Natallia works online as an accountant for the Ukrainian gas company which employed her in Kyiv. Its processing plant is near the frontline, though. “Everything could be destroyed any minute,” she says. Natallia’s English has improved enormously since coming to Scotland. “I can now go to the doctor or school without Vlad, and people understand me,” she says.

Margo was treated with enormous kindness at Pollokshaws Primary. No wonder she has fallen in love with Scotland. While fleeing through Europe, loud bangs terrified her, but Margo feels safe and happy in Glasgow. She’s found a home. For her parents, though, the word “home” means pain.

Nevertheless, the Abramovs are more fortunate than many Ukrainian refugees. The Smiths own two adjacent flats and gave one to the Abramovs, so both families have privacy. For others, life with sponsors can mean a spare room. Many live on cruise ships. “We’re very lucky,” says Vlad.

There has been joy, despite the pain. Natallia splashed out at Christmas buying a 12 feet tree. It seemed a great idea until they had to chop it up in January.

Laughter is the Abramovs’ medicine. They chuckle about still getting confused by the Glasgow accent.

Natallia was a huge Outlander fan back in Ukraine – with a crush on star Sam Heughan. That inspired them to tour the Highlands. They found therapy in Scotland’s landscape. Skye remains special to them. “It’s just beautiful,” they say together.

The Abramovs became firm friends with their sponsors and still live in the Smith’s flat. Finding their own home is now an obsession, however. They’re hugely grateful for the shelter but desperate to stand on their own two feet.

It’s tough, though. Vlad doesn’t earn much, and Natallia’s salary from Ukraine fluctuates due to war. They want to stay in Pollokshaws as they can’t face uprooting Margo again. But social housing is hard to come by, private rents are extortionate given their means, and their financial situation makes a mortgage unobtainable just yet.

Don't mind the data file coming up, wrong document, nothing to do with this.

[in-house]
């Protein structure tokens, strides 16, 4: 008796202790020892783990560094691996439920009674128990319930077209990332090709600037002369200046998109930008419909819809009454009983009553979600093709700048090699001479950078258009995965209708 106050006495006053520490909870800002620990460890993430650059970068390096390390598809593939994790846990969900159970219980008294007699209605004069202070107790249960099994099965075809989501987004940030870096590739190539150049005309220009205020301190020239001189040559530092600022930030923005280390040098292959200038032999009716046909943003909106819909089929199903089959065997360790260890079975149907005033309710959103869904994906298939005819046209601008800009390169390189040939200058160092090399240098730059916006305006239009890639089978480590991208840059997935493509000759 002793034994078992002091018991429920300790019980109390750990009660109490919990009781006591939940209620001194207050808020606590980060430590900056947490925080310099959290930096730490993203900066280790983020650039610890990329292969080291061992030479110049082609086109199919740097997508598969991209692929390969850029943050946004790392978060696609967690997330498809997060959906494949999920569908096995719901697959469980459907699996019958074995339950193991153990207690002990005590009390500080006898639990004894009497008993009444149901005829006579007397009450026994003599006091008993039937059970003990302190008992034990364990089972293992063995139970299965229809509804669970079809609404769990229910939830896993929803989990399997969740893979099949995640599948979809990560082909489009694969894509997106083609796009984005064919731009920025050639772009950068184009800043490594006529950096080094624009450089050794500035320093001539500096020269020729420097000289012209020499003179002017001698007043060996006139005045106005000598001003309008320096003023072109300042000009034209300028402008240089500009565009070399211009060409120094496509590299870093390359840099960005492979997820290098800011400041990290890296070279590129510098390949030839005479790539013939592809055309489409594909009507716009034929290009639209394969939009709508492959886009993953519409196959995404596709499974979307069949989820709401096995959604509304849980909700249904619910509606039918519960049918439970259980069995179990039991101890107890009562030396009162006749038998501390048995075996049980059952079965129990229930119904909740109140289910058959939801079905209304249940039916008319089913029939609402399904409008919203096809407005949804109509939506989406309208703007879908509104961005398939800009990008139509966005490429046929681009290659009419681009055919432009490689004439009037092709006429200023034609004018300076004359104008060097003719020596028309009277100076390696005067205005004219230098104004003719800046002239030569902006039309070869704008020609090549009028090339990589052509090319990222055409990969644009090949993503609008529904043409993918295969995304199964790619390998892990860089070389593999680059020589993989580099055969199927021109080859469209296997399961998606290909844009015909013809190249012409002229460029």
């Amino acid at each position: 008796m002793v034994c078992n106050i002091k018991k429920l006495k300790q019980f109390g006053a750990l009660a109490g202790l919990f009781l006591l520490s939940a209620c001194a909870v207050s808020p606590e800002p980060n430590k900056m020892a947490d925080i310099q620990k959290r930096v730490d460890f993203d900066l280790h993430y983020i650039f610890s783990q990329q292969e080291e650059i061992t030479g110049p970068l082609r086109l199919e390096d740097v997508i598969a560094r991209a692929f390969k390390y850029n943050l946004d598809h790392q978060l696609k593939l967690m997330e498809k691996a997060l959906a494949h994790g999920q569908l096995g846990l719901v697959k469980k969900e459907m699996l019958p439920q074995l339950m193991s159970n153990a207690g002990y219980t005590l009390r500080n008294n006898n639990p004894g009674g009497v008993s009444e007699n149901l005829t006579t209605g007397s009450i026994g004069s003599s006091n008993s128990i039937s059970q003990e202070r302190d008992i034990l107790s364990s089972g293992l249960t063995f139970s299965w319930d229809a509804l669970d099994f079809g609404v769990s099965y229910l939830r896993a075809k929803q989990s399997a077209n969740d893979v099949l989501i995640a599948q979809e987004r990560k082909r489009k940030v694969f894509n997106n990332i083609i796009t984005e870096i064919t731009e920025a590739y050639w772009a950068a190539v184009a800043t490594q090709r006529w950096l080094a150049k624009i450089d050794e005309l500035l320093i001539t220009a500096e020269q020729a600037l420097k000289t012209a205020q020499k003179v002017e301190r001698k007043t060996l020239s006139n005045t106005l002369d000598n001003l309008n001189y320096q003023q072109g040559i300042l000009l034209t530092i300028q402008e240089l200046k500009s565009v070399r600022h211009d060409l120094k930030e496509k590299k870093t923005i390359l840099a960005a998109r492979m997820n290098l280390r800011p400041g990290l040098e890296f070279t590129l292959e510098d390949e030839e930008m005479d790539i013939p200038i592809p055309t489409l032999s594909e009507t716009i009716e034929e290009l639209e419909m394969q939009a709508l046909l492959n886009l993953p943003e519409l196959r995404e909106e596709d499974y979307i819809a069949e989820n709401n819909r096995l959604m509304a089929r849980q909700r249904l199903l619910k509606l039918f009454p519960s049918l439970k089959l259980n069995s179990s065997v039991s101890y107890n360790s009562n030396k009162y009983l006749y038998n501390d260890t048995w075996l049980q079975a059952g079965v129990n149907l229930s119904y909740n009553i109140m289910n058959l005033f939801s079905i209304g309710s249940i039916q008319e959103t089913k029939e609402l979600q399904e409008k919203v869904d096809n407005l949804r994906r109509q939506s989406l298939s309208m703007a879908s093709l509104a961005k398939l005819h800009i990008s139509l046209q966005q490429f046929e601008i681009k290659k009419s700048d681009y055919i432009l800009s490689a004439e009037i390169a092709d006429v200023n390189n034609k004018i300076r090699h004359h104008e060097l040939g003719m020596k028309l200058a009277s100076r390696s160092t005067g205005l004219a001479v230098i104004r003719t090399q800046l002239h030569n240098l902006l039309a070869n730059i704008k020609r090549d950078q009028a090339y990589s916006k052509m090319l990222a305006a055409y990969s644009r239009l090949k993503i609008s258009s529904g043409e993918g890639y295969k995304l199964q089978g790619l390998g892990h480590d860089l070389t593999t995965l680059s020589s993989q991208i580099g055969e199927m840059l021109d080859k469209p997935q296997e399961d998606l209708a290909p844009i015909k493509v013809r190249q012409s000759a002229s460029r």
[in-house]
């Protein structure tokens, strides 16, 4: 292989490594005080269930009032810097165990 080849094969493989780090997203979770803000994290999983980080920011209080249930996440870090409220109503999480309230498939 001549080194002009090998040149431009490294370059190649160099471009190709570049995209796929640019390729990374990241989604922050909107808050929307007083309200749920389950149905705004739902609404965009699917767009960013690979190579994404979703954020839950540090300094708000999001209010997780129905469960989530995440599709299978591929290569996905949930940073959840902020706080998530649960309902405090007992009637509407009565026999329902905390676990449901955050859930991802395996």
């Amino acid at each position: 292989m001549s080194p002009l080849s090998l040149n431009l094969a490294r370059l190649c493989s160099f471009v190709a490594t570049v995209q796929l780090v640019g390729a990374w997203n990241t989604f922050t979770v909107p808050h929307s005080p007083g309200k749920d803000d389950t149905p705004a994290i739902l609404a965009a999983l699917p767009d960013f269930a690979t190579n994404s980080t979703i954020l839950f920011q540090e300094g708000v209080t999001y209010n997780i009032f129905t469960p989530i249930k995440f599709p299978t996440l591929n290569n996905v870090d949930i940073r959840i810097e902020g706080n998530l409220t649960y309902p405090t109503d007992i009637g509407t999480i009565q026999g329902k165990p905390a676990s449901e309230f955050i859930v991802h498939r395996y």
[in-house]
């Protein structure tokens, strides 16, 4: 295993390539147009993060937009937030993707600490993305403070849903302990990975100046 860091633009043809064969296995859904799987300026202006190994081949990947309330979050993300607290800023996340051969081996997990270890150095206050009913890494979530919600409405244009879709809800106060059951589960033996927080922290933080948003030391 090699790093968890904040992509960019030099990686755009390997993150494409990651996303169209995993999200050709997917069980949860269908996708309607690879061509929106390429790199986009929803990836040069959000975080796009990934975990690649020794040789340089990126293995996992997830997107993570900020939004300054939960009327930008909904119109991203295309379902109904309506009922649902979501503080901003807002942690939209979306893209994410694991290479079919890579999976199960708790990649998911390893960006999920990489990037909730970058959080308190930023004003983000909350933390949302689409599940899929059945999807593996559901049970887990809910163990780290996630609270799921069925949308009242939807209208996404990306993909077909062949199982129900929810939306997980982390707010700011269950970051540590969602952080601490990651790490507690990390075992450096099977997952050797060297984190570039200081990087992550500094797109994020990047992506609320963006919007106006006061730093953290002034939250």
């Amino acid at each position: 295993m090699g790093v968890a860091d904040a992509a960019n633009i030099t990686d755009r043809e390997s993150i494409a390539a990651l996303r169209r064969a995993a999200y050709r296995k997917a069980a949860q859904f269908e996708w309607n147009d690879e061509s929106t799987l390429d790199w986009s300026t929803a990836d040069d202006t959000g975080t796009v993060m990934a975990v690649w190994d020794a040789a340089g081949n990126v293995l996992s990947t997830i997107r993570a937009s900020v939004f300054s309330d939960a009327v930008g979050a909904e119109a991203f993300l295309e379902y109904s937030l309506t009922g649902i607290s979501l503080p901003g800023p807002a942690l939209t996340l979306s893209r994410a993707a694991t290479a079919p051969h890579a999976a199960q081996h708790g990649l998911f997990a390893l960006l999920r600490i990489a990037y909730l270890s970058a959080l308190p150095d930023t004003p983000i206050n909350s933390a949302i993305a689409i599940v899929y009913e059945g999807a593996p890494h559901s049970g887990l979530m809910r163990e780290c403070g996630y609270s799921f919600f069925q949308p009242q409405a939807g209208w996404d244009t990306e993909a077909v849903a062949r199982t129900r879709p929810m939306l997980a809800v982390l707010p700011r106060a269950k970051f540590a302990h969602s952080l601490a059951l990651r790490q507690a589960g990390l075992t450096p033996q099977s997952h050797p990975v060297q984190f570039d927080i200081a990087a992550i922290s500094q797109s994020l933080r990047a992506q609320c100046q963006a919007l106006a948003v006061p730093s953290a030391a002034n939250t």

But they’re saving for an independent future. “We understand there’s a cost-of-living crisis. We don’t want to take anybody’s place; we don’t want special treatment,” says Vlad.

So far, Scotland has been good to them. There’s been no racism. “Surprisingly, we like the weather,” says Vlad. Summers aren’t sweltering like in Ukraine. “You can walk for hours.” They love Scottish lamb. The only disappointment really has been that Natallia couldn’t find Outlander on TV as it airs on Amazon. “How can I not watch this Scottish show in Scotland?” she laughs.

Beneath the smiles and brave exterior, though, sadness runs deep. Vlad explains how he told colleagues why he didn’t stay and fight. “If Russia’s FSB [secret service] found out that a Russian citizen was fighting against them, then my [Russian] family would have a problem. If I was captured, I’d go to a Siberian jail for a long time for treason.”

The couple realise that it will be many years before Vlad can return to Ukraine, the country he loves as his adopted homeland.

“How can I go back after those war crimes and so many dead, even among our neighbours? The people who lived around us, their husbands, brothers and sons, were killed. How can I live among them? How can I look into their eyes?”

Even if Ukraine wins, returning won’t be easy. The couple talk nervously about all the uncontrolled weapons there will be after the war, all the soldiers with PTSD, and what might happen to Vlad for being Russian. “It’ll take a long time to forget,” he says. “It took years to forgive Germany after World War Two.”

Nor can Vlad return to Russia. To do so would mean leaving his wife and child. He hates Putin’s regime. He feels stateless, a man without nationality or a nation. He can barely face talking by phone to his parents in Russia anymore. “They’re old school,” he says. They believe Putin’s propaganda. “They think they’re liberating Ukraine. It’s very hard.”

Natallia’s heart was broken before she fled. Her father died shortly before they escaped.

Her brother, who is 50, is waiting for his call-up papers. He’s told them of watching missiles fly directly overhead in Kyiv. Their stories of life back home are unremittingly grim: tales of winter’s coldness and the constant fear of death.